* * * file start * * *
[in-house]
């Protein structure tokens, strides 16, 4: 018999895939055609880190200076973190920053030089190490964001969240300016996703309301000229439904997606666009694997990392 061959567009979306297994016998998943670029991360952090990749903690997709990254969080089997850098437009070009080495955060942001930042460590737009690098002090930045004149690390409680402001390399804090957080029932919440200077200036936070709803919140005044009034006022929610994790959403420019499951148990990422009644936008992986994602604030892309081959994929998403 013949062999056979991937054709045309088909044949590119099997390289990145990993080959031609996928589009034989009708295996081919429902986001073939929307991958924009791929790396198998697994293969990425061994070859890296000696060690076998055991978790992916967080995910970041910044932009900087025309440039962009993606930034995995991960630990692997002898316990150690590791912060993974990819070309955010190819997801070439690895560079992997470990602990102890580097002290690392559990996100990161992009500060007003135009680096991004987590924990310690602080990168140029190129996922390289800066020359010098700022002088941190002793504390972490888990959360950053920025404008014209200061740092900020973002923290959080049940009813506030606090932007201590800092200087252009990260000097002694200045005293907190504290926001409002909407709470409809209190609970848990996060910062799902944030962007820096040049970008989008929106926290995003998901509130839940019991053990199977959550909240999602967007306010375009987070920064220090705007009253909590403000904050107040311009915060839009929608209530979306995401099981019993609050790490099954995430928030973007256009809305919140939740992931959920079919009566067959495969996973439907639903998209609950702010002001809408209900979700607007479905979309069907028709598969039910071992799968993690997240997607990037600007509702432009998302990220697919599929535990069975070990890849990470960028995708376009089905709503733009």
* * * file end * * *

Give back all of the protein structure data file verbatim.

[in-house]
């Protein structure tokens, strides 16, 4: 018999895939055609880190200076973190920053030089190490964001969240300016996703309301000229439904997606666009694997990392 061959567009979306297994016998998943670029991360952090990749903690997709990254969080089997850098437009070009080495955060942001930042460590737009690098002090930045004149690390409680402001390399804090957080029932919440200077200036936070709803919140005044009034006022929610994790959403420019499951148990990422009644936008992986994602604030892309081959994929998403 013949062999056979991937054709045309088909044949590119099997390289990145990993080959031609996928589009034989009708295996081919429902986001073939929307991958924009791929790396198998697994293969990425061994070859890296000696060690076998055991978790992916967080995910970041910044932009900087025309440039962009993606930034995995991960630990692997002898316990150690590791912060993974990819070309955010190819997801070439690895560079992997470990602990102890580097002290690392559990996100990161992009500060007003135009680096991004987590924990310690602080990168140029190129996922390289800066020359010098700022002088941190002793504390972490888990959360950053920025404008014209200061740092900020973002923290959080049940009813506030606090932007201590800092200087252009990260000097002694200045005293907190504290926001409002909407709470409809209190609970848990996060910062799902944030962007820096040049970008989008929106926290995003998901509130839940019991053990199977959550909240999602967007306010375009987070920064220090705007009253909590403000904050107040311009915060839009929608209530979306995401099981019993609050790490099954995430928030973007256009809305919140939740992931959920079919009566067959495969996973439907639903998209609950702010002001809408209900979700607007479905979309069907028709598969039910071992799968993690997240997607990037600007509702432009998302990220697919599929535990069975070990890849990470960028995708376009089905709503733009």